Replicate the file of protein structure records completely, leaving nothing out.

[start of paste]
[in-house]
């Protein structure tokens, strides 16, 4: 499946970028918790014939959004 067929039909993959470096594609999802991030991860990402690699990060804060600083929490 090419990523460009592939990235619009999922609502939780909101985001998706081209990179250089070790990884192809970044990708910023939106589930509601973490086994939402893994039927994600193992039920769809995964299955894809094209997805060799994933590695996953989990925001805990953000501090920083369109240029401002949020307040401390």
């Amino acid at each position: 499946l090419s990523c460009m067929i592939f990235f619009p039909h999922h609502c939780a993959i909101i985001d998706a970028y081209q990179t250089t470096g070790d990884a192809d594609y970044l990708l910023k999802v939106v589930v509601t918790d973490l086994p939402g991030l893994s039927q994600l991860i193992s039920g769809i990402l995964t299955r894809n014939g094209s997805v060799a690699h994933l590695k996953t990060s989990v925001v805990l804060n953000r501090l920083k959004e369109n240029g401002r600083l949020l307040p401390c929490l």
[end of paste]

[in-house]
């Protein structure tokens, strides 16, 4: 499946970028918790014939959004 067929039909993959470096594609999802991030991860990402690699990060804060600083929490 090419990523460009592939990235619009999922609502939780909101985001998706081209990179250089070790990884192809970044990708910023939106589930509601973490086994939402893994039927994600193992039920769809995964299955894809094209997805060799994933590695996953989990925001805990953000501090920083369109240029401002949020307040401390």
């Amino acid at each position: 499946l090419s990523c460009m067929i592939f990235f619009p039909h999922h609502c939780a993959i909101i985001d998706a970028y081209q990179t250089t470096g070790d990884a192809d594609y970044l990708l910023k999802v939106v589930v509601t918790d973490l086994p939402g991030l893994s039927q994600l991860i193992s039920g769809i990402l995964t299955r894809n014939g094209s997805v060799a690699h994933l590695k996953t990060s989990v925001v805990l804060n953000r501090l920083k959004e369109n240029g401002r600083l949020l307040p401390c929490l």